10 comments

      • “Be responsible about their family planning…” Some could easily take that to mean that one child is enough, and NFP could easily become the “acceptable” means of birth control and population control. I do not think that is the intention. That said, I am not suggesting that every family needs to have 10 children.

  1. Shawn:

    You write, “I also understand that contraceptive has perhaps increased extra-marital sex, because there are fewer unplanned births, so I can see the objection for using contraceptives outside of marriage.”

    A prohibition of artificial contraceptives outside marriage would be pretty pointless, since sex itself is prohibited outside marriage. : )

    By the way have you read Humanae vitae? That would seem to be the best place to start, if you want to understand the Catholic teaching on birth control. However I will take a stab at my own explanation, utilizing some of the principles set forth in HV.

    HV teaches that our bodies are not ours to do with as we please:

    “In the task of transmitting life, therefore, [married couples] are not free to proceed completely at will, as if they could determine in a wholly autonomous way the honest path to follow; **but they must conform their activity to the creative intention of God**, expressed in the very nature of marriage and of its acts, and manifested by the constant teaching of the Church.” 10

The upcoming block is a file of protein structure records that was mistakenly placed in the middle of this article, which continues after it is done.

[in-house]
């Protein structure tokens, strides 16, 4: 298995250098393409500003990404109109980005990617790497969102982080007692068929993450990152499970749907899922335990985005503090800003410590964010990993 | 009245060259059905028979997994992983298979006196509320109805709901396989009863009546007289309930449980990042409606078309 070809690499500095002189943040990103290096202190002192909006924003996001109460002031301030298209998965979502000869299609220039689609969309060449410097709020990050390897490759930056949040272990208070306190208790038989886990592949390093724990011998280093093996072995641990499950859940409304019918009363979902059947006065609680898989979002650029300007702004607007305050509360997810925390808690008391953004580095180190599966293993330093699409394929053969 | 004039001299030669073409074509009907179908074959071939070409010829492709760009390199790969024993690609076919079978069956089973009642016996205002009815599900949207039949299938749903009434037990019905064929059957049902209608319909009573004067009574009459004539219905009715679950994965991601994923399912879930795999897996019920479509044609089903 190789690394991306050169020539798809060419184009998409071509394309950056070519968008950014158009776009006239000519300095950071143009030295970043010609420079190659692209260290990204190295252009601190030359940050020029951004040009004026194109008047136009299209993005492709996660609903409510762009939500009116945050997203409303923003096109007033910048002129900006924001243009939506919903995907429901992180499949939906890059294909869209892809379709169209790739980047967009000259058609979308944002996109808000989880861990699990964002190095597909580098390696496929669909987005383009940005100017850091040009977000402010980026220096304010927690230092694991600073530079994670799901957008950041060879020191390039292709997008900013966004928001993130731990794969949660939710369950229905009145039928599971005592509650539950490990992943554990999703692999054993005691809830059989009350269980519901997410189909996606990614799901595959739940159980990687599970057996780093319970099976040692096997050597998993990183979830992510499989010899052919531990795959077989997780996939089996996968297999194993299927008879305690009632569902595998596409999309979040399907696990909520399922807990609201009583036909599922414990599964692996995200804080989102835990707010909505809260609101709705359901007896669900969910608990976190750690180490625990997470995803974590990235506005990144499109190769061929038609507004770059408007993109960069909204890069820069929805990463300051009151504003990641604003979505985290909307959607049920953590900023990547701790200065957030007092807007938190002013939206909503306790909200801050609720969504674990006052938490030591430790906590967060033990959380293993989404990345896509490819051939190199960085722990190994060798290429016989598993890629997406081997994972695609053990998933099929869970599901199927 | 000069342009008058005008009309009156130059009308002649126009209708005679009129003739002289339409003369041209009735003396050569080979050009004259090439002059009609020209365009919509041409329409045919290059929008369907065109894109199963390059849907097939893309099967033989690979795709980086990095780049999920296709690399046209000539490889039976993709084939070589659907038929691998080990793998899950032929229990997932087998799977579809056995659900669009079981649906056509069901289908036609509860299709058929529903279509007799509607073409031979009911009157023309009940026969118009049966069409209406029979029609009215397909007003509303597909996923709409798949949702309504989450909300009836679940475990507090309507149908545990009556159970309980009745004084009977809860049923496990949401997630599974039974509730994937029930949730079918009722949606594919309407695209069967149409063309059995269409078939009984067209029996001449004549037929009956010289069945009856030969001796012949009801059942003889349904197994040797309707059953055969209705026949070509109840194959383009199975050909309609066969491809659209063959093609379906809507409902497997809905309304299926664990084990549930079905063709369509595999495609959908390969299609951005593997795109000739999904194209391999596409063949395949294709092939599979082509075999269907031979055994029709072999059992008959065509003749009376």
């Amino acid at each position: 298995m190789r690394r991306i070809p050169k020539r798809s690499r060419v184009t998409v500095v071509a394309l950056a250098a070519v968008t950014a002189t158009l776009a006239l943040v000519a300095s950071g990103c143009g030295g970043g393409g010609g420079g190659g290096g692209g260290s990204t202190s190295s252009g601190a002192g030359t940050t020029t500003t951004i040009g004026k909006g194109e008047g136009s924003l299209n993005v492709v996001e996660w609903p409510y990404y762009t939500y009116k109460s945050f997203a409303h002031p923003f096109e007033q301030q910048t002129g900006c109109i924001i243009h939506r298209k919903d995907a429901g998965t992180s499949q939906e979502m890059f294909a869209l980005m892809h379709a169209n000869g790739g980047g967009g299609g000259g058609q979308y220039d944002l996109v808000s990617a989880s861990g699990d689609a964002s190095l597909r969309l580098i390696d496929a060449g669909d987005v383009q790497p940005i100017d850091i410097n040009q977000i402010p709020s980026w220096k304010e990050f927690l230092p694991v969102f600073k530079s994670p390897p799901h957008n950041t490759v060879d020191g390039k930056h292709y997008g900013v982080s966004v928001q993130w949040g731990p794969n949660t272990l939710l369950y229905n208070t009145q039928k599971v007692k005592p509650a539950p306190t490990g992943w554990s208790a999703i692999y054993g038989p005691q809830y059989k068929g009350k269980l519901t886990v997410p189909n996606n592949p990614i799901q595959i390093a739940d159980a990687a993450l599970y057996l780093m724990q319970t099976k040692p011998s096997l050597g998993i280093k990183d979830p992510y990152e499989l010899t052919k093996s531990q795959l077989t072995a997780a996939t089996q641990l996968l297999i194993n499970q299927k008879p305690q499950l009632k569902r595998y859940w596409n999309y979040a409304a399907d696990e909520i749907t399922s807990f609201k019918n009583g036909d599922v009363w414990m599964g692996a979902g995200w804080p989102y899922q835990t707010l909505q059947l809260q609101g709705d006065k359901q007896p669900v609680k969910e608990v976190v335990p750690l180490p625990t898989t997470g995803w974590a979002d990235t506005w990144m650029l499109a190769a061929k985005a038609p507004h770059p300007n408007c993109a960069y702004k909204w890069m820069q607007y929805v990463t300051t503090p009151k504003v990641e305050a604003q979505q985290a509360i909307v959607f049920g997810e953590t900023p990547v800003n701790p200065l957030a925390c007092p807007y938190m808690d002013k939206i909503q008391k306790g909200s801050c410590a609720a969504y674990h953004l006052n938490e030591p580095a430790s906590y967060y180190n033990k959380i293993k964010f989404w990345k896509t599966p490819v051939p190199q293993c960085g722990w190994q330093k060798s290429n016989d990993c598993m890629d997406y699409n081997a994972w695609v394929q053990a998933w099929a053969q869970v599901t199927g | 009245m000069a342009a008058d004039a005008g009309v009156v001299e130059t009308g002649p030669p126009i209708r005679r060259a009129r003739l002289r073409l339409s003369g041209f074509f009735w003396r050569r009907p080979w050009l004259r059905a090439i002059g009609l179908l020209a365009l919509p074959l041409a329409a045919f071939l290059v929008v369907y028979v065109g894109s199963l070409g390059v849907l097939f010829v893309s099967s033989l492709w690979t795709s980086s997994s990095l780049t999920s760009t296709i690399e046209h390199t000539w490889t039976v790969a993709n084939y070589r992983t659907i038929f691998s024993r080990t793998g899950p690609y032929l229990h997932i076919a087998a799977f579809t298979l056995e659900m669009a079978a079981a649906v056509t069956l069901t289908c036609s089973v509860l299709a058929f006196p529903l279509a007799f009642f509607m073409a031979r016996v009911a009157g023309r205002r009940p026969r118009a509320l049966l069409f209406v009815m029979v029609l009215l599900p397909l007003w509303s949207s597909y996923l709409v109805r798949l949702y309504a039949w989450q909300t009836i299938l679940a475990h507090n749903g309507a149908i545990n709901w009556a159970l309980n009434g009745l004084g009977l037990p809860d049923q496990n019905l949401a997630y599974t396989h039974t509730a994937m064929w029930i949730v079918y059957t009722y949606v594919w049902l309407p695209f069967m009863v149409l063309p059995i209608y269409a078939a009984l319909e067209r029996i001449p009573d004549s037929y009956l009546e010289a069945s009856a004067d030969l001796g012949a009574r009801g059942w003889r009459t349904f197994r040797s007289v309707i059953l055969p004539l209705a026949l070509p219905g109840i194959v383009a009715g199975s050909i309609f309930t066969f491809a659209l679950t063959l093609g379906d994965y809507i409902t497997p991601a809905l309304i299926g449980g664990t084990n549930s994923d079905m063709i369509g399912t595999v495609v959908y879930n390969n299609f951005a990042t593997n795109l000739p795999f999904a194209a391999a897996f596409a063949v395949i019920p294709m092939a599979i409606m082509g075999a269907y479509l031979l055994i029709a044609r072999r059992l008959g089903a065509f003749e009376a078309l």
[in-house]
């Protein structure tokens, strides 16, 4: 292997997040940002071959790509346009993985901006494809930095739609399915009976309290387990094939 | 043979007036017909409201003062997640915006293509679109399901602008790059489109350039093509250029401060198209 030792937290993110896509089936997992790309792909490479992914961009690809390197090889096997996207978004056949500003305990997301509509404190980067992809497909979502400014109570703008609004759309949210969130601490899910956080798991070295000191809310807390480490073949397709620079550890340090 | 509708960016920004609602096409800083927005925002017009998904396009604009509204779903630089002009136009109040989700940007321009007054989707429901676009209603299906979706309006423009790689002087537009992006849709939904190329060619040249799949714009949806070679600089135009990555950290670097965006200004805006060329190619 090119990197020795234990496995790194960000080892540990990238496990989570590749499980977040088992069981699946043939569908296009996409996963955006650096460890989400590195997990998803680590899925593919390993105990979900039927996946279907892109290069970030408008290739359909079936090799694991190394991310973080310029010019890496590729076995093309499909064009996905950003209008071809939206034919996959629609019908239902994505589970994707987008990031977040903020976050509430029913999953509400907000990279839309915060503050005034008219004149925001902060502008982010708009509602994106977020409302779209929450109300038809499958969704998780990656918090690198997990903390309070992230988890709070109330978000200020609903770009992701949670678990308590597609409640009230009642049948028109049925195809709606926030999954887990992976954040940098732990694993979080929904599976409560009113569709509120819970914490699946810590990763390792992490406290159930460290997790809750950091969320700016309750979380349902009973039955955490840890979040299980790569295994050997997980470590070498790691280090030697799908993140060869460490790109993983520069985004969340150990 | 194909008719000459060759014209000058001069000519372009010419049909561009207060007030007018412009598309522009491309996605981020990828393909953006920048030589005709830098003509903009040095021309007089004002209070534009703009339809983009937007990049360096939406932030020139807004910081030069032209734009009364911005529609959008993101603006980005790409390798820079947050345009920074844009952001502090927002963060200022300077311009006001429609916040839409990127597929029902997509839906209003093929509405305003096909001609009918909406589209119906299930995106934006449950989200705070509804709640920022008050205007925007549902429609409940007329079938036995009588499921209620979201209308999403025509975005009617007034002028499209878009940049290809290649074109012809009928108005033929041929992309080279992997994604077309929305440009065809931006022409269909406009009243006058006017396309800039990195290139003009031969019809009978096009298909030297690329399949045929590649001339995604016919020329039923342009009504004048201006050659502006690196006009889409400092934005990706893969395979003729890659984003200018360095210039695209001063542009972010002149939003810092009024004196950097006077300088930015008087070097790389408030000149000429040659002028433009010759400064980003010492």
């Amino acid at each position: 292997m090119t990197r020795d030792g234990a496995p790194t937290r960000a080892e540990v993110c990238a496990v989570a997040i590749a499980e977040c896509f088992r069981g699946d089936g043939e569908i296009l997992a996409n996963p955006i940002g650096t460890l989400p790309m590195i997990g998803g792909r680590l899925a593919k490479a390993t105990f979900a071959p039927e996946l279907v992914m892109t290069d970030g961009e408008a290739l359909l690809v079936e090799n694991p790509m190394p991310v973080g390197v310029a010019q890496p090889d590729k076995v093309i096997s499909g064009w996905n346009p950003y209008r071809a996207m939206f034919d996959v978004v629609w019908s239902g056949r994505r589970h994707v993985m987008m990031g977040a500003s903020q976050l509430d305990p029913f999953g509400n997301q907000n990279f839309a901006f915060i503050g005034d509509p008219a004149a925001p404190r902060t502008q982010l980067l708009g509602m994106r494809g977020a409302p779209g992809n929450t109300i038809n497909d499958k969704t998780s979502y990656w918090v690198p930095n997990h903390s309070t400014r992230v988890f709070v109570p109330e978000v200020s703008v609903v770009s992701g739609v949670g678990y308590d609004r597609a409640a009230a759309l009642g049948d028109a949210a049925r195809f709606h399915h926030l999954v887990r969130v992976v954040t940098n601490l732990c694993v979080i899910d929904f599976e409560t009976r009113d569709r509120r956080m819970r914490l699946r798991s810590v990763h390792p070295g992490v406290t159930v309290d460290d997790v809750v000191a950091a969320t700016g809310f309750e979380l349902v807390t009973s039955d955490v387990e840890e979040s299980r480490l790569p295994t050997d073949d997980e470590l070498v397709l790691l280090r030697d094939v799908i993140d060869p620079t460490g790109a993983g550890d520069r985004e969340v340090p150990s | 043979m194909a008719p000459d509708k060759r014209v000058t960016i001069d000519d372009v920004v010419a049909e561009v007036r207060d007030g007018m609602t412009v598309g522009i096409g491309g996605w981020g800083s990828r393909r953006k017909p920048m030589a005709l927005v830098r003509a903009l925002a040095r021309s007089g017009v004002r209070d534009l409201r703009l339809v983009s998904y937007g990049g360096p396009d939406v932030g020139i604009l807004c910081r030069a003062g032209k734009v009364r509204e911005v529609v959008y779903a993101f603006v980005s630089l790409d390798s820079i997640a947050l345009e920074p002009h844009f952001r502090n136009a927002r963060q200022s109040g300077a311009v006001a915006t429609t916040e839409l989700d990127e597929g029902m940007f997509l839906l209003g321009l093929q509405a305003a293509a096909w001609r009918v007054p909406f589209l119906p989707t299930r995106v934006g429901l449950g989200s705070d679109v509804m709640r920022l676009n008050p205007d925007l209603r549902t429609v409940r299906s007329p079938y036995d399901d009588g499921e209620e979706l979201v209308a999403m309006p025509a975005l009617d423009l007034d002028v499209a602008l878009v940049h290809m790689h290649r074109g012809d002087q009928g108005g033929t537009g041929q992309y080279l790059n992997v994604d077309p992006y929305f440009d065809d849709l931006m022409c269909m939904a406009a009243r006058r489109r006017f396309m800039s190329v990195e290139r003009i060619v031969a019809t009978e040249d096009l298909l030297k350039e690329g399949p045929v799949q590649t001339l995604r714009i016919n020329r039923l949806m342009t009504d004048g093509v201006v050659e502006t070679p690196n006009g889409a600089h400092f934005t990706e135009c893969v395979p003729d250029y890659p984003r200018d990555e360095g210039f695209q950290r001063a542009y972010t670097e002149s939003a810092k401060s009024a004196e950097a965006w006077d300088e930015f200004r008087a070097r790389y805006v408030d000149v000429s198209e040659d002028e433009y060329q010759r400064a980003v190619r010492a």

“[J]ust as man does not have unlimited dominion over his body in general, so also, with particular reason, he has no such dominion over his generative faculties as such, because of their intrinsic ordination towards raising up life, of which God is the principle.” 13

    “[T]he Church is the first to praise and recommend the intervention of intelligence in a function which so closely associates the rational creature with his Creator; but she affirms that **this must be done with respect for the order established by God**.” 16

    Thus, regulating births per se is not wrong, but doing it in a way that disrespects “the order established by God”:

    “The Church is coherent with herself when she considers recourse to the infecund periods to be licit, while at the same time condemning, as being always illicit, the use of means directly contrary to fecundation, even if such use is inspired by reasons which may appear honest and serious. In reality, there are essential differences between the two cases; in the former, the married couple make legitimate use of a natural disposition; in the latter, they impede the development of natural processes. It is true that, in the one and the other case, the married couple are concordant in the positive will of avoiding children for plausible reasons, seeking the certainty that offspring will not arrive; but it is also true that only in the former case are they able to renounce the use of marriage in the fecund periods when, for just motives, procreation is not desirable, while making use of it during infecund periods to manifest their affection and to safeguard their mutual fidelity. By so doing, they give proof of a truly and integrally honest love.” 16